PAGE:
Sand and Sweat

No 28

No air-conditioning or state-of-the-art machines at this fitness center, and nary a fancy sneaker. In Dakar, capital of the western African nation of Senegal, a central stretch of beach draws what might be the world's largest daily workout group. And the sessions are very much D.I.Y.

The location is one reason so many flock here: “Muscle Beach," as it's sometimes called, is mere steps away from Cheikh Anta Diop University, and many who come to rip off some reps are students. Heading to the beach is an end-of-day social ritual, especially for those observant Muslims for whom grabbing a drink after class (or work) is not an option.

Athletes dig holes in the sand and do push-ups. Others skip rope and take part in running drills led by city-paid or volunteer coaches. There are pull-up bars bolted into place, and benches for pressing weights made from old wheel rims.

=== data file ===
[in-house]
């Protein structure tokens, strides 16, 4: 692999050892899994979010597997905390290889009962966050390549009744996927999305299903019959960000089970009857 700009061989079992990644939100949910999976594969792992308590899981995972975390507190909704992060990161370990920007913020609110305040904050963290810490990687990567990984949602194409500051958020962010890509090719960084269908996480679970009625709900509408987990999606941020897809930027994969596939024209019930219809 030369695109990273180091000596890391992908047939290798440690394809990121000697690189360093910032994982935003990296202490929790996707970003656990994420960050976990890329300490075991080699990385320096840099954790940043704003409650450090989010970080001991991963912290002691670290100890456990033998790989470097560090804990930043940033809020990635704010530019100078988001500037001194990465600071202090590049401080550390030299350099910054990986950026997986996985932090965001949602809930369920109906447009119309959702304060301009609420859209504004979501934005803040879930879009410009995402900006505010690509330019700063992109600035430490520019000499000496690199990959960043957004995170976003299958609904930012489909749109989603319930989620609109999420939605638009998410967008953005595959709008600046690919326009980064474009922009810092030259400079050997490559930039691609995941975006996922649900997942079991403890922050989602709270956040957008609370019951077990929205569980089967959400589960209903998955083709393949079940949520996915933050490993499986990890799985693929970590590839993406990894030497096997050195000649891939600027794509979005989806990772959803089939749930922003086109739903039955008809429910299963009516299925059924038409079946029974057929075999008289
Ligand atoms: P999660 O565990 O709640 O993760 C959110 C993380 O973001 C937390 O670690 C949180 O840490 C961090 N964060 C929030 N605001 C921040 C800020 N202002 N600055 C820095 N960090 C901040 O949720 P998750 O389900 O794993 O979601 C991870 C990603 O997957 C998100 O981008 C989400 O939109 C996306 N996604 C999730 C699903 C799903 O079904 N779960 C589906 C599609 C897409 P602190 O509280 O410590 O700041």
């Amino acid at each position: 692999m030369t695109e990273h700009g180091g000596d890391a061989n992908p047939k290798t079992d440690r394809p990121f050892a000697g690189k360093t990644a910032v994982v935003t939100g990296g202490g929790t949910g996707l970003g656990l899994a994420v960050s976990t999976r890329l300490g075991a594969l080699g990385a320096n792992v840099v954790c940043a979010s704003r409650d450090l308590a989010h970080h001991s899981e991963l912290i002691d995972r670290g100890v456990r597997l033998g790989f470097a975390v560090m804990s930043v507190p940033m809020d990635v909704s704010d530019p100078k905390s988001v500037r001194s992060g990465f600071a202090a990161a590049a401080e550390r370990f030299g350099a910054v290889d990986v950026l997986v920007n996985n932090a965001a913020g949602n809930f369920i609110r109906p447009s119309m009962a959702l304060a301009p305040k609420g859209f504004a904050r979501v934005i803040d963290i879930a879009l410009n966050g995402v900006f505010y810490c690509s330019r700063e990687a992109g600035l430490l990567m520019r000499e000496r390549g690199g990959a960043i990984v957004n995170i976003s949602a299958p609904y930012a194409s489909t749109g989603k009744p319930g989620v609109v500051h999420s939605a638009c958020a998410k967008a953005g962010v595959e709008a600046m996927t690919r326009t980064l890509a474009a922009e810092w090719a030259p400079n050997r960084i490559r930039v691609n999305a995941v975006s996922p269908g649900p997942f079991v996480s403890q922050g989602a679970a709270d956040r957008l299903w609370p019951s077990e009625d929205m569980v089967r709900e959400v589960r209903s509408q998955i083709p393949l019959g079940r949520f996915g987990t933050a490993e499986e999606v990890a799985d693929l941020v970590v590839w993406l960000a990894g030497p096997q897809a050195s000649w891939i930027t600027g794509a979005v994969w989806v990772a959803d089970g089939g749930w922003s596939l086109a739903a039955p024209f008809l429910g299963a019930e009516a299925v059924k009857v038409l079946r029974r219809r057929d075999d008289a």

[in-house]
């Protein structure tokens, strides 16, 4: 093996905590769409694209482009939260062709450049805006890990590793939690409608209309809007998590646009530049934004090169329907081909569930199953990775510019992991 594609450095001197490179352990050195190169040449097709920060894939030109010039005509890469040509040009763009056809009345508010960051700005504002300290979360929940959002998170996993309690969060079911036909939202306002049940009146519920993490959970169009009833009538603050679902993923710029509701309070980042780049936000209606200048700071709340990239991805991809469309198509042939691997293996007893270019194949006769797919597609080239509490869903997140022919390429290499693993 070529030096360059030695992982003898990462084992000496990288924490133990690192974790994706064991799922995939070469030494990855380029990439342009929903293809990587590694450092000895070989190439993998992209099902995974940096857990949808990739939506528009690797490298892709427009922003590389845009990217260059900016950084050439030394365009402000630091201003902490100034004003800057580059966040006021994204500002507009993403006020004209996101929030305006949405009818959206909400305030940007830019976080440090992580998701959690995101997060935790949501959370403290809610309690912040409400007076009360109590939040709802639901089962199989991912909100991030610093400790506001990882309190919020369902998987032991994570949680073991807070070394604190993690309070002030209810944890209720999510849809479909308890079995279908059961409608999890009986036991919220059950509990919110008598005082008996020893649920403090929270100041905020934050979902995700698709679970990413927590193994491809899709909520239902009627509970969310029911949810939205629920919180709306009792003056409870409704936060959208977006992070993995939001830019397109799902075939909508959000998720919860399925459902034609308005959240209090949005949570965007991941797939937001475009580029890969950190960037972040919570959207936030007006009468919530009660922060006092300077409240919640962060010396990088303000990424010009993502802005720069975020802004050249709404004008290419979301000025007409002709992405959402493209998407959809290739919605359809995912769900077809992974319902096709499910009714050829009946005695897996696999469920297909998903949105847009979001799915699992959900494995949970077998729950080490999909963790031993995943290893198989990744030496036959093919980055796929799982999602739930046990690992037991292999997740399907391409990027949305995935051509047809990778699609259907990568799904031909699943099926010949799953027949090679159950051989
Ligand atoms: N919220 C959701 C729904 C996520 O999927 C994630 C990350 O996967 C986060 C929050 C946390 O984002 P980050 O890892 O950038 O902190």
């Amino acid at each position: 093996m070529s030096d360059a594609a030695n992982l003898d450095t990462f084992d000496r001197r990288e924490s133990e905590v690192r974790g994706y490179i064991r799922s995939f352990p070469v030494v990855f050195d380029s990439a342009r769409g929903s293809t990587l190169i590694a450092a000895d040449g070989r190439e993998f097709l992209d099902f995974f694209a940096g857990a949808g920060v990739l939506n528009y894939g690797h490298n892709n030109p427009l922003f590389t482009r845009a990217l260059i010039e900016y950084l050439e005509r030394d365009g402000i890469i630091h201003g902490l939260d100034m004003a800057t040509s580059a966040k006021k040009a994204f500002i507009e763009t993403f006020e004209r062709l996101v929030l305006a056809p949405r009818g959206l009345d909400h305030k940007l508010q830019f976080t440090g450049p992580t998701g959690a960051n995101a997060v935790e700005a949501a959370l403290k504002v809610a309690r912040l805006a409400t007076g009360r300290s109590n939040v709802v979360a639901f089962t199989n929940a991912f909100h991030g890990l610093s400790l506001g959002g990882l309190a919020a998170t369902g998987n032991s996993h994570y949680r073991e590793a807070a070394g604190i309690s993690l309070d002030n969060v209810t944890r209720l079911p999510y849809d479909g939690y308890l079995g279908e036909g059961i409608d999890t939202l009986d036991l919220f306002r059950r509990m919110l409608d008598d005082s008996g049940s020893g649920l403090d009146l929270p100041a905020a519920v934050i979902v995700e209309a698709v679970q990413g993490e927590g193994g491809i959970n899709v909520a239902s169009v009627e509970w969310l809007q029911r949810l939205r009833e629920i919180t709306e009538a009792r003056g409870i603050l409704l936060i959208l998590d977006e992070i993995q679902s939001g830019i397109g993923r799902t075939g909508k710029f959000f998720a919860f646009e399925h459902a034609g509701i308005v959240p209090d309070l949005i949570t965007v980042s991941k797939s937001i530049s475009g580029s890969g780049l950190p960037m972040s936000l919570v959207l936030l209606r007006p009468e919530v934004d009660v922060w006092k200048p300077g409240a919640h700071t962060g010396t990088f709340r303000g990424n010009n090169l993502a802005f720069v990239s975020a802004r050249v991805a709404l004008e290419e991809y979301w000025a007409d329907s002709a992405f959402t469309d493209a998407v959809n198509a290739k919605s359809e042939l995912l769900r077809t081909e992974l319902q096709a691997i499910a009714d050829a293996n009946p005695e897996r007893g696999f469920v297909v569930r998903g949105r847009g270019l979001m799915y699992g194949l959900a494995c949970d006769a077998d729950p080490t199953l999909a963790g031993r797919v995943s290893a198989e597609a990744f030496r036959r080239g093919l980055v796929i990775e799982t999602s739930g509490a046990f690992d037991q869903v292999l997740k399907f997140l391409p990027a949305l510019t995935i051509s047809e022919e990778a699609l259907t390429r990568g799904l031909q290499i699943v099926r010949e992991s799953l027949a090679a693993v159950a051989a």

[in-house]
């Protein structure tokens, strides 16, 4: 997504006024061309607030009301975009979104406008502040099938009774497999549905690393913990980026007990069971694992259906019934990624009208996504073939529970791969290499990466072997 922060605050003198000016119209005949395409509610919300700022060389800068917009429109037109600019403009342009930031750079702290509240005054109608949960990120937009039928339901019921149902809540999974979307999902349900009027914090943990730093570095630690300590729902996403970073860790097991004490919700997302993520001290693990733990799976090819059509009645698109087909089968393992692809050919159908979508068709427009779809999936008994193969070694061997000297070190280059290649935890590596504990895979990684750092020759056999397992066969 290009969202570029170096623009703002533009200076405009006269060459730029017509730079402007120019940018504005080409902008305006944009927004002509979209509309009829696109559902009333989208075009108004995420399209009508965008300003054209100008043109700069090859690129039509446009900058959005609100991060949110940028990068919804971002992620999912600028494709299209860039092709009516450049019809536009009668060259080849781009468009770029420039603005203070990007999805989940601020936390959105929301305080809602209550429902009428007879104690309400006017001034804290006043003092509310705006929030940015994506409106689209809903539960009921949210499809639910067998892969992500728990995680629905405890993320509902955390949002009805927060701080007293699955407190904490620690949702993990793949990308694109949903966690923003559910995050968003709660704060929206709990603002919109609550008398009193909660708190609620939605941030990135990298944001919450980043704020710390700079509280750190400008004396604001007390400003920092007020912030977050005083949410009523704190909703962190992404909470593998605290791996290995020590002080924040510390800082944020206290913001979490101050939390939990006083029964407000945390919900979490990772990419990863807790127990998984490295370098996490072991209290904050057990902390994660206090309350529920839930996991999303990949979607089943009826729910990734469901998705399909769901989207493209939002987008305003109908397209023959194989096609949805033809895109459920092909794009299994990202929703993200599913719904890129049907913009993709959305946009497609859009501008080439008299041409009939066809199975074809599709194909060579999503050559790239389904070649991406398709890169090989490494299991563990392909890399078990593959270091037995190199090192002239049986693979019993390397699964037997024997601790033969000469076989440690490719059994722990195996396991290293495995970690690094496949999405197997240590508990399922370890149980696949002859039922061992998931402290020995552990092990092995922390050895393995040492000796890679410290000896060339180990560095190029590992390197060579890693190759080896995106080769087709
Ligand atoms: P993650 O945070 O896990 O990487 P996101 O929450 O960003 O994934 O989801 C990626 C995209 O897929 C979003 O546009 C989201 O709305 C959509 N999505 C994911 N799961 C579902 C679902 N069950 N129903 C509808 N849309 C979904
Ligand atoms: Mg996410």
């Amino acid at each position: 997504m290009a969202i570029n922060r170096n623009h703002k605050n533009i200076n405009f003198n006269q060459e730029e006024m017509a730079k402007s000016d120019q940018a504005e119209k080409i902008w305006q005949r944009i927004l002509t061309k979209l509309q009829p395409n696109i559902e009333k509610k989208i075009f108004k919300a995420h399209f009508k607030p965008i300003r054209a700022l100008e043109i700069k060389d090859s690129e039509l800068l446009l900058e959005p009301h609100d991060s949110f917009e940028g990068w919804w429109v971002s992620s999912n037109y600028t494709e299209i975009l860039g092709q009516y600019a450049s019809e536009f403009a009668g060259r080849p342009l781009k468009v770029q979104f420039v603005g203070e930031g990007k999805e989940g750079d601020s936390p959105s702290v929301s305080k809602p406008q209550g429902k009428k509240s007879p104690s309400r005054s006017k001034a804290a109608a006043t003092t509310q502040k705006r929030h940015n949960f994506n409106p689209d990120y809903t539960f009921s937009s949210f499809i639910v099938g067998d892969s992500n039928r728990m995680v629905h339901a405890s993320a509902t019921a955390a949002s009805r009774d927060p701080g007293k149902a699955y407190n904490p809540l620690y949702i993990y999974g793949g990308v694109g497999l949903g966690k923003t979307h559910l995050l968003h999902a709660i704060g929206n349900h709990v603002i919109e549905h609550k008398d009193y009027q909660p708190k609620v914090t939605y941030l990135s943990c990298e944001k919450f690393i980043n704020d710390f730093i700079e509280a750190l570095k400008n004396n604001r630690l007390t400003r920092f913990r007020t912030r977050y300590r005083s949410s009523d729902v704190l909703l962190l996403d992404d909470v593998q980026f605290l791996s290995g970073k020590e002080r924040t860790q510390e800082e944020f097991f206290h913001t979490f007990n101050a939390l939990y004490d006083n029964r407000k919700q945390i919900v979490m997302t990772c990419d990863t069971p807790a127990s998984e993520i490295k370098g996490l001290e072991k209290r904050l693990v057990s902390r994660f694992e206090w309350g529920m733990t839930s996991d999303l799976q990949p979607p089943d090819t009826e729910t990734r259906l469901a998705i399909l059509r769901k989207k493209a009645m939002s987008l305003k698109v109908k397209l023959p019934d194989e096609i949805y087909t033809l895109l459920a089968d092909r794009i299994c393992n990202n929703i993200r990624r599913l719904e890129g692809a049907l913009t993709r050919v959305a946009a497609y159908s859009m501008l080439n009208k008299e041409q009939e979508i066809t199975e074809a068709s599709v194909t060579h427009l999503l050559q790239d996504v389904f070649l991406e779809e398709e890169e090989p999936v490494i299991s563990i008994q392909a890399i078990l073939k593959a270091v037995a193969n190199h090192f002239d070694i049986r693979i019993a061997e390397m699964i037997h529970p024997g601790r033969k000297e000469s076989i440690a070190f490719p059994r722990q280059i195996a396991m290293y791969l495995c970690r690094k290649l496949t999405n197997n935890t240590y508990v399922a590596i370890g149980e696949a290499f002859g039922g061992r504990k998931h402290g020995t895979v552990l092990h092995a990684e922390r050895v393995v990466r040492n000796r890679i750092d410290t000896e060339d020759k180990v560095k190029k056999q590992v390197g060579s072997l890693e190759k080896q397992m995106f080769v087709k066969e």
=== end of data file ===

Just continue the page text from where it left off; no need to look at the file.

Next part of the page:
Senegal—Dakar in particular—has a vibrant physical culture, evident in its international soccer stars and the stadiums that fill up for laamb, the country's traditional form of wrestling. Not that everyone working out at Dakar's pre-eminent temple of the body is there with a single purpose in mind. One of the beach's few amenities is a staffed area for praying, separated from the workout area by a low brick wall.


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